YOU ARE HERE: LAT HomeCollections


Italian High Court Confirms Prodi's Contested Victory

Despite the ruling, Prime Minister Silvio Berlusconi still has not conceded defeat.

April 20, 2006|Tracy Wilkinson | Times Staff Writer

ROME — One by one, the doors were shutting Wednesday on Italian Prime Minister Silvio Berlusconi's campaign to resist defeat in national elections.

Italy's highest court, ruling on a partial recount of ballots cast 10 days ago, confirmed that the center-left coalition led by economist Romano Prodi defeated Berlusconi's conservative alliance by a tiny margin.

"The election is finally over," Prodi said during a news conference at his headquarters in Rome's historic center. "Italians no longer have any doubts about our triumph."

It was the umpteenth time Prodi had claimed victory, but Berlusconi had alleged that broad irregularities occurred in the election and refused to concede defeat. He did not issue an immediate response to the ruling, and at least one aide said he would continue to fight.

However, some of the prime minister's allies were ready to move on. One party in his coalition, the Union of Christian Democrats, accepted the court's ruling and congratulated Prodi on his victory. The far-right Northern League, another member of the coalition, also conceded defeat, although it said Prodi had won by such a small margin that it would be virtually impossible for him to govern.

Berlusconi was reported to be holed up in his private palazzo with senior members of his Forza Italia (Go Italy) party, where the conversation had turned to ways to oppose a Prodi government at each turn and continually call its legitimacy into question.

The Court of Cassation verified the recount and determined that Prodi's coalition won by 24,755 votes in the lower parliamentary Chamber of Deputies -- a margin of less than one-tenth of 1%. The count was only about 500 votes closer than results certified last week by the Interior Ministry. Nearly 38 million votes were cast.

Several thousand ballots remain contested in the race for Senate, but they are not considered enough to change an outcome that gave Prodi a small, two-seat advantage there.

Berlusconi may yet mount additional challenges to the election results. But his room to maneuver was diminishing, and he would have to attack the outcome on a tedious, piecemeal basis once the new parliament was seated at the end of this month.

"In a normal democracy, votes are counted and confirmed, and he who loses congratulates the other," former Sen. Enrico Morando of the Democratic Left Party, a member of the Prodi coalition, told Italian television. "But I don't know what will happen."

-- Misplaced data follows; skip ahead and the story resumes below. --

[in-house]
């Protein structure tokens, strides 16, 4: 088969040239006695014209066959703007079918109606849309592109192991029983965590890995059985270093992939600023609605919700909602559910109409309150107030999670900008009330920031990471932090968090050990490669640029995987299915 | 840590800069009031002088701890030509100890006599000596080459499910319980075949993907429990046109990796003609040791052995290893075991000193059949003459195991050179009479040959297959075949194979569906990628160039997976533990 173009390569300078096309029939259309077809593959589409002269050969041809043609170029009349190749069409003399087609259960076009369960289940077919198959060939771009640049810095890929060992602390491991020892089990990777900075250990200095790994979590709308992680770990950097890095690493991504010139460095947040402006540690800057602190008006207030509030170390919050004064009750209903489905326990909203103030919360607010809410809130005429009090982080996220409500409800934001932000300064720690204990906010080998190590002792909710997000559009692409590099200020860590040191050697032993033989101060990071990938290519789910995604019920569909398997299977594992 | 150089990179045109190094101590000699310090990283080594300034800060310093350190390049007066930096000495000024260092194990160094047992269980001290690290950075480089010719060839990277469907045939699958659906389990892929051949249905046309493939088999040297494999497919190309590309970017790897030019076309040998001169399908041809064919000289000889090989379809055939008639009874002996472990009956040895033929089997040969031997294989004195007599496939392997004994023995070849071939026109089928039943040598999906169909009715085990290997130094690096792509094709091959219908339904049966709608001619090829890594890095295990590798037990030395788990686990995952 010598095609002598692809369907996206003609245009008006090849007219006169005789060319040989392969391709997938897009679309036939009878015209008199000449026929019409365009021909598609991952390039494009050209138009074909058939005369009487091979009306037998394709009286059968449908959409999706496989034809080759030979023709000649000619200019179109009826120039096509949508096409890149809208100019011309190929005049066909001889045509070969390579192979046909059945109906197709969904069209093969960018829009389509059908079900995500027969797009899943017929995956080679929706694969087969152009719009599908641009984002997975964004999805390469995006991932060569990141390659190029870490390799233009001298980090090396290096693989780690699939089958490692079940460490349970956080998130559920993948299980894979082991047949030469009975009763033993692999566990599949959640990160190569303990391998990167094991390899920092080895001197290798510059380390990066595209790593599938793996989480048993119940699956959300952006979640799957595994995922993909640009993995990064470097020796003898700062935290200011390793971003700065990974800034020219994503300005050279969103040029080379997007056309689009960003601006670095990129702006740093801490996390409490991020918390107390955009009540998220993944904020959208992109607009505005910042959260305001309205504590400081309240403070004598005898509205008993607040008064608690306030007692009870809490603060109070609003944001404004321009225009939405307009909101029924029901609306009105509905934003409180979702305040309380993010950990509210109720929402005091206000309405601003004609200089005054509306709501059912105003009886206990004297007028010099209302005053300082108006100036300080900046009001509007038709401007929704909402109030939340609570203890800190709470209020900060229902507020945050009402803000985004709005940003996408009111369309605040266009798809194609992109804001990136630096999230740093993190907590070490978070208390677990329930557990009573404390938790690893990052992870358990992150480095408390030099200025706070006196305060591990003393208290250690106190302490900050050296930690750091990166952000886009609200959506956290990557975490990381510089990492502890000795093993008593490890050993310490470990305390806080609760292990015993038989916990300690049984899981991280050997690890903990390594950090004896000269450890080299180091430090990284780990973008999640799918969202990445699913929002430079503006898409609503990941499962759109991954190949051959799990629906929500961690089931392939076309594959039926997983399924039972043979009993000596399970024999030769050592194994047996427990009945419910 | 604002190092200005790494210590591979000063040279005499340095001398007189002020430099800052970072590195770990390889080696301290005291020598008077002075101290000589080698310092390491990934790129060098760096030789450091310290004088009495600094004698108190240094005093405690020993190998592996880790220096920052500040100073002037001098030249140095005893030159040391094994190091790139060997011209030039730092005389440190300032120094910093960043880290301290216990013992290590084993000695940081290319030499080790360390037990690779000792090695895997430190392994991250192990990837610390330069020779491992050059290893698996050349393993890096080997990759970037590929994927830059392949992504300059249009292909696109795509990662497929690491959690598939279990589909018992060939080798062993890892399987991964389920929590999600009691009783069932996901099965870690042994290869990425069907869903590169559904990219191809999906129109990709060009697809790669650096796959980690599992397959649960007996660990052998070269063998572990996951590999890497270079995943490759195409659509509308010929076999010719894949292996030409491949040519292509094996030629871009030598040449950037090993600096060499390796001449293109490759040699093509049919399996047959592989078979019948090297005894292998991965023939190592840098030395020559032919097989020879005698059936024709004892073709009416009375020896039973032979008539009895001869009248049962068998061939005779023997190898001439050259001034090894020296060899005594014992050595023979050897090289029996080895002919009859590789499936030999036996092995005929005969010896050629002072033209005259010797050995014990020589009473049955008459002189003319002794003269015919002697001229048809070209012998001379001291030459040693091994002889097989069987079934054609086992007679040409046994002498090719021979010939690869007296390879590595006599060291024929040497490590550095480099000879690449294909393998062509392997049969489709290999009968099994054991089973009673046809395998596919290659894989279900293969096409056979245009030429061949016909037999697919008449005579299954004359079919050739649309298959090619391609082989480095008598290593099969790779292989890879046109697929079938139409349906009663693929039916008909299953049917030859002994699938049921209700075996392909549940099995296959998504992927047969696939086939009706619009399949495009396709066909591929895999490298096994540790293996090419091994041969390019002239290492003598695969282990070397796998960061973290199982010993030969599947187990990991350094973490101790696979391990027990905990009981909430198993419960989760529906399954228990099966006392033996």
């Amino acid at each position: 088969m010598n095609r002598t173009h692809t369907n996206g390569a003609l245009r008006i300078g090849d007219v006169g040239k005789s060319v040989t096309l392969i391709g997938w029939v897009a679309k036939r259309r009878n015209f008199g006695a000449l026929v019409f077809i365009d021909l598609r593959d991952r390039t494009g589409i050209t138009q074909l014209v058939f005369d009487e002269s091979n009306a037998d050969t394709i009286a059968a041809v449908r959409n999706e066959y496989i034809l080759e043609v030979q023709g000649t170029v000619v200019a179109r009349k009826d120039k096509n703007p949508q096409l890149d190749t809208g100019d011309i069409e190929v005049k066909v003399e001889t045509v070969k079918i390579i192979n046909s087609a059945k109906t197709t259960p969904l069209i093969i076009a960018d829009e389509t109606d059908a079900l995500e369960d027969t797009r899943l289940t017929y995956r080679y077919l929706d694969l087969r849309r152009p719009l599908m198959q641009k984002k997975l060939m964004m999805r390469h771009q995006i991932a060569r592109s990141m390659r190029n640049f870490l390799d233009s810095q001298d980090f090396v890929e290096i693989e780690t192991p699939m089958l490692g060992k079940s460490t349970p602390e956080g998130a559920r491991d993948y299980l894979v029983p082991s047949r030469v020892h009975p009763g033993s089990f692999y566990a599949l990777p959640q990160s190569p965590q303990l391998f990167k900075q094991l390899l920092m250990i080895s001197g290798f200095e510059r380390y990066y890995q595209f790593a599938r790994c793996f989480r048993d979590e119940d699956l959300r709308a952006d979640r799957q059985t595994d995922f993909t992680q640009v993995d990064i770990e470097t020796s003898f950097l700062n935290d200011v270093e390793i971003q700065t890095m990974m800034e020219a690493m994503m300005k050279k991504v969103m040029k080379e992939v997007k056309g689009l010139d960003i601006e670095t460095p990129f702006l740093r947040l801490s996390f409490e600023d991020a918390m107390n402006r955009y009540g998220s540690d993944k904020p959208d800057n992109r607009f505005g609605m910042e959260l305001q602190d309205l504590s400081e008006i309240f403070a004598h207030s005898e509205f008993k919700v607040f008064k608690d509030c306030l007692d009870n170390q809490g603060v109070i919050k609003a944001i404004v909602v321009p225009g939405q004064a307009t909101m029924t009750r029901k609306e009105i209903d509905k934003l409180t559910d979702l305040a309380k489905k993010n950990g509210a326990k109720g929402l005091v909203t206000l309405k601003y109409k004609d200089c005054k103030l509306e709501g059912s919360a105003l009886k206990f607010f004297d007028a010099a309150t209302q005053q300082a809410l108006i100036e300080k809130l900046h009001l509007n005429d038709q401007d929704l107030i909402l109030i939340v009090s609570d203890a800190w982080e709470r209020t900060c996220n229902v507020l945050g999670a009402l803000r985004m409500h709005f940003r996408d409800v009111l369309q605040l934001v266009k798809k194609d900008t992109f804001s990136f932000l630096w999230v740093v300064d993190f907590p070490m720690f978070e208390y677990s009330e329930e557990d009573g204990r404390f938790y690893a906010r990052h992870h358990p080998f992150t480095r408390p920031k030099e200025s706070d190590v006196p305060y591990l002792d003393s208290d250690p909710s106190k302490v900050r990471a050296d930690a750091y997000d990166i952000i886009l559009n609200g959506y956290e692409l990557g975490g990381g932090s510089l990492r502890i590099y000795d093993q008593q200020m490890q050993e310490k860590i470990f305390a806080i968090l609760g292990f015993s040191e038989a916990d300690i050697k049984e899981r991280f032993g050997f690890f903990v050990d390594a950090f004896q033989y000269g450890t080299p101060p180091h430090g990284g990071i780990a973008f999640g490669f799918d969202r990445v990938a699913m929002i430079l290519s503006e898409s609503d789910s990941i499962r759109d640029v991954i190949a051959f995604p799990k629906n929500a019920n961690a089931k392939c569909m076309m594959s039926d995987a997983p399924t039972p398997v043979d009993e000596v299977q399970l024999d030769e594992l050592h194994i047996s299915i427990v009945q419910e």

Roberto Calderoli, a Berlusconi ally and former Cabinet minister who was forced to resign in disgrace in February after he wore a T-shirt deemed offensive to Muslims, attempted to have a bloc of votes voided. Using an arcane provision of the electoral law, he argued that the votes, which went to Prodi, should not have been counted because they were cast for a tiny party that ran only in the northern region of Lombardy.

Calderoli argued that the Lombardy count was a violation of electoral rules. But the court, in its judgment, rejected the petition.

Another member of the prime minister's coalition, Finance Minister Giulio Tremonti, suggested that Berlusconi would continue to fight. Tremonti told reporters that additional "checks" into what he described as major anomalies were necessary.

But Prodi seemed to see light at the end of the electoral tunnel.

"We must press ahead with our efforts to create a strong government," he said, although he acknowledged an urgent need to heal the rifts in Italian society exposed by the close vote.

Some of those divisions will be felt within Prodi's coalition, where Communist Party members were already at odds with a number of his planned free-market reforms. But Prodi has been holding daily meetings with constituents, including one Wednesday with labor unions, to give at least the appearance of decisive and promising leadership.

Even if Berlusconi were to concede, it is unlikely that a new government would be formed before late next month. Under the Italian system, the president asks the winner of the election to form a government. But President Carlo Azeglio Ciampi's term ends May 18, and he has said his successor should do the honors.

The incoming parliament will choose the new president in the second week of May. And a small movement is already afoot to promote Berlusconi, an enormously wealthy man loath to relinquish the spotlight, for exactly that spot.

Los Angeles Times Articles